Determining the sensitive developmental stages of intersex induction in medaka (Oryzias latipes) exposed to 17 beta-estradiol or testosterone.
Certain environmentally persistent compounds can adversely affect reproduction by acting as steroid hormone agonists or antagonists. The goal of the present study was to determine the developmental stage most susceptible to exogenous hormone (estradiol and testosterone) exposure using a small teleost model. In the first (pilot study) of two experiments, medaka (Oryzias latipes), at varying developmental stages, were bath-exposed to 5 micrograms/l 17 beta-estradiol for 24 h. At 5 months of age, fecundity, fertility and embryo and larval viability (reproductive success) were investigated in control and exposed groups. Fish at 1, 1.5, 2 and 5.5 months of age were also sampled, processed and examined histologically for gonadal alteration. No significant differences in mortality, gonadal morphology, body weight, sex-ratio or time to maturity were seen between control and exposed fish. At 5 months, however, when exposure groups were compared to controls, significant differences were seen in reproductive success and viability of offspring. A second experiment exposed embryo stage 10, and 1-, 7- and 21-day-old larvae for 6 days to 15 micrograms/l 17 beta-estradiol or 100 micrograms/l testosterone. No significant differences were seen at 5 months in mortality, body weight, or time to sexual maturity. However, sex-ratios were significantly biased toward female in the stage 10, 1- and 7-day post-hatch estradiol exposure groups. No significant changes in sex-ratio were associated with testosterone exposure at any developmental stage. Further, intersex gonads were observed in fish from all groups exposed to 15 micrograms/l estradiol. Only those fish exposed as newly hatched fry or at 1 week post-hatch displayed intersex gonads following 100 micrograms/l testosterone exposure. Data from these experiments show that newly hatched fry are that life stage most sensitive to hormone exposure and the most appropriate to use in determining effects of known endocrine-disrupting compounds.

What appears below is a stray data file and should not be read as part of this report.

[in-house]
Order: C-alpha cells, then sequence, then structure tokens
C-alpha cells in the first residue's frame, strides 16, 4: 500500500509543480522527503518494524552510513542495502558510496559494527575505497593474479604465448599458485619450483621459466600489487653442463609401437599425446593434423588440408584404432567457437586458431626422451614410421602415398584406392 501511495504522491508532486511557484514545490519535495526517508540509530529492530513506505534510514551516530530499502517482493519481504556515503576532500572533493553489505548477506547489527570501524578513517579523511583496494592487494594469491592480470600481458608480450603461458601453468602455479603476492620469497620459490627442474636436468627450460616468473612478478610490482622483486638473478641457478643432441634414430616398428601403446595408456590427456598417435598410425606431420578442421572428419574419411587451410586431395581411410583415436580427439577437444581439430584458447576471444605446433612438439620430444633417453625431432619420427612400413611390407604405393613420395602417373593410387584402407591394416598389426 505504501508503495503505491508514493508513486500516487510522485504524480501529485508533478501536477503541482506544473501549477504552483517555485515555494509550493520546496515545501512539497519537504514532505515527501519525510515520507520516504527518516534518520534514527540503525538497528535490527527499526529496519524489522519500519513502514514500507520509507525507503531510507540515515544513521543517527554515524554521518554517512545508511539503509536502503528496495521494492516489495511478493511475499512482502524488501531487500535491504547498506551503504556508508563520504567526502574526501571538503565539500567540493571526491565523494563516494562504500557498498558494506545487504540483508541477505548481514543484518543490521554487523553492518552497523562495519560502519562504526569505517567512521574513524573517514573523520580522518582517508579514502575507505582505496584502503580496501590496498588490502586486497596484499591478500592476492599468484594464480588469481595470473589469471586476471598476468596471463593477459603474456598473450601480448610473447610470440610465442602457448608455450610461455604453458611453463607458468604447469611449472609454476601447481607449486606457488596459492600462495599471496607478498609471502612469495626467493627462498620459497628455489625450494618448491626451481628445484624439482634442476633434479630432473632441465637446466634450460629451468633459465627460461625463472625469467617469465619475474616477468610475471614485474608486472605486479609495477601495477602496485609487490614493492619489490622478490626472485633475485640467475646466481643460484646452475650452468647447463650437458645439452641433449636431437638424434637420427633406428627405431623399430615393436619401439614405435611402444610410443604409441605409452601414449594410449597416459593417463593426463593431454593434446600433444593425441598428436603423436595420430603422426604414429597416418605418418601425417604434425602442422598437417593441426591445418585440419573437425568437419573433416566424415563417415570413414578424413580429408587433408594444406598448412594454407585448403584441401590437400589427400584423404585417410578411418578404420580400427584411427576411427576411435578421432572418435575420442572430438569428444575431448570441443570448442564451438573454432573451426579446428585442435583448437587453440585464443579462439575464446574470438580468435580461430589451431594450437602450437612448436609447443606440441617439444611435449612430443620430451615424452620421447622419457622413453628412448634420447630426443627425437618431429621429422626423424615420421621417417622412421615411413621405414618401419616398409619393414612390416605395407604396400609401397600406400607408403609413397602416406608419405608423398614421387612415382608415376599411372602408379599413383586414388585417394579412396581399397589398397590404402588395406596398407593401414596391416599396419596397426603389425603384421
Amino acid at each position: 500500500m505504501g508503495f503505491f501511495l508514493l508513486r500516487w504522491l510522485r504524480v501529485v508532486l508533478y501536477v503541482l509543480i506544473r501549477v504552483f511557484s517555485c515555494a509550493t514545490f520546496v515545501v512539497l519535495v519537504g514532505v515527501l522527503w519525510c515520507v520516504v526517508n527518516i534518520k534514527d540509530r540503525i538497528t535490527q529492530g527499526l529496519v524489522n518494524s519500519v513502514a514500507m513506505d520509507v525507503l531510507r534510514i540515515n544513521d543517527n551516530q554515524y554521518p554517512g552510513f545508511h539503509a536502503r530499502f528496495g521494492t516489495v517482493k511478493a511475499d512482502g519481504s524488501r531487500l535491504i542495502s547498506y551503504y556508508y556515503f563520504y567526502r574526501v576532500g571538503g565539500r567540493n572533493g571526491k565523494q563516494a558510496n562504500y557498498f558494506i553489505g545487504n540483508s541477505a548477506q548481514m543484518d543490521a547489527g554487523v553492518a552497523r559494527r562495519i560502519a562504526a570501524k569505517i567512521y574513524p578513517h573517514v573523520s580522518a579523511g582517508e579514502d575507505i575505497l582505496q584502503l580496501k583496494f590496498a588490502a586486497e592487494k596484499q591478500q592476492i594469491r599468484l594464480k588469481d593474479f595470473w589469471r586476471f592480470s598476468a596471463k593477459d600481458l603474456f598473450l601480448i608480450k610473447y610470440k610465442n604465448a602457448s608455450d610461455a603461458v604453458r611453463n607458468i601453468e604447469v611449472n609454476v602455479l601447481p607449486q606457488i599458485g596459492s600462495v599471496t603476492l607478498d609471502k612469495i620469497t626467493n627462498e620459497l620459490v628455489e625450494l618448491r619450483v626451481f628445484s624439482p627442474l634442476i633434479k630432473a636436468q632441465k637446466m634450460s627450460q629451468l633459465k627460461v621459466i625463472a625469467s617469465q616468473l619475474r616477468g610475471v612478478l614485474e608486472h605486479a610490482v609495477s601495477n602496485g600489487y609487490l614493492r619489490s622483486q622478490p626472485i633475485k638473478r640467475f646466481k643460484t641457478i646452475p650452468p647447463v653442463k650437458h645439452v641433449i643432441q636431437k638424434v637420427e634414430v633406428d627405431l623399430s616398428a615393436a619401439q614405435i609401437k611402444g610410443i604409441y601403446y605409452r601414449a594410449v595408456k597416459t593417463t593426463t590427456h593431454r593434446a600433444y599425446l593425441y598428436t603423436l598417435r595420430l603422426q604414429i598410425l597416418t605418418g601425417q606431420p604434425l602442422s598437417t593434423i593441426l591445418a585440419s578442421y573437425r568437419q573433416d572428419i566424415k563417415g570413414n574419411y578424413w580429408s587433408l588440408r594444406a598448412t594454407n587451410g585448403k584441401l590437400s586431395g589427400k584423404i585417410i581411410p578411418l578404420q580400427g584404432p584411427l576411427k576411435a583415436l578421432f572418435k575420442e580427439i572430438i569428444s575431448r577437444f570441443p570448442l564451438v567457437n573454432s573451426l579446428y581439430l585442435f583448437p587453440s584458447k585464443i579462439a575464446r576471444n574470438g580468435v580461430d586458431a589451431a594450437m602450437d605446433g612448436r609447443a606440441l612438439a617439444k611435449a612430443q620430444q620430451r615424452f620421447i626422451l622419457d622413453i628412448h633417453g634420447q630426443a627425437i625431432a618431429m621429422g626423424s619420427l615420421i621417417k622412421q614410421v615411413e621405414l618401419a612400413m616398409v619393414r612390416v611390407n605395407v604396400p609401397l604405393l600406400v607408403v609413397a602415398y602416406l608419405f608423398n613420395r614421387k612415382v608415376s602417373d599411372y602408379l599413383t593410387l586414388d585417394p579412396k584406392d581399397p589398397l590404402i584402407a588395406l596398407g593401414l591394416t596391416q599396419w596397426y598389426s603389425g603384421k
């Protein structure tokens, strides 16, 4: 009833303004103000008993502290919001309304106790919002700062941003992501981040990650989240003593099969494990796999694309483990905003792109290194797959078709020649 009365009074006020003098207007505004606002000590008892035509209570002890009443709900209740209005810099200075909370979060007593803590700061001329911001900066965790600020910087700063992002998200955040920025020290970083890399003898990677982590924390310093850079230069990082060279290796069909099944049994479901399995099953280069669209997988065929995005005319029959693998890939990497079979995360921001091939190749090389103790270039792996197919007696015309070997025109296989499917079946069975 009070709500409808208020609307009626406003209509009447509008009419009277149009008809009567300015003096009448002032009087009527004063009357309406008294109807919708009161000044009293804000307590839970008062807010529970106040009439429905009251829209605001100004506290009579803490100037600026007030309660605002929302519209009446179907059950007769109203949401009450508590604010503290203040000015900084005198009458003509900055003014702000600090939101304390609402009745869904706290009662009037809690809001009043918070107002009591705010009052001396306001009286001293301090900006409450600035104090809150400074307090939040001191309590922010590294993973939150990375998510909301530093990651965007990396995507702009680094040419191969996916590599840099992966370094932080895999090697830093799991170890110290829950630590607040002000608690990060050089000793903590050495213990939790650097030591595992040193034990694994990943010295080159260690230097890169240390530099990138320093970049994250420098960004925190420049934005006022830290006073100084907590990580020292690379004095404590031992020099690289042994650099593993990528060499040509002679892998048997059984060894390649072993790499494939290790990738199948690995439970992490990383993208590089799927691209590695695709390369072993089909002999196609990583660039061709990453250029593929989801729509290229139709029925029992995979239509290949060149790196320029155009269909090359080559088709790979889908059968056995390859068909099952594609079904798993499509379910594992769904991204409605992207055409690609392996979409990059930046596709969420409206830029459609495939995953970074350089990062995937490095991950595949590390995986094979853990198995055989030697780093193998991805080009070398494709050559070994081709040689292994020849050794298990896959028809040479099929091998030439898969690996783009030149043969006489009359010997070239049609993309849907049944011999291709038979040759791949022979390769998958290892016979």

Koger, CS; Teh, SJ; Hinton, DE
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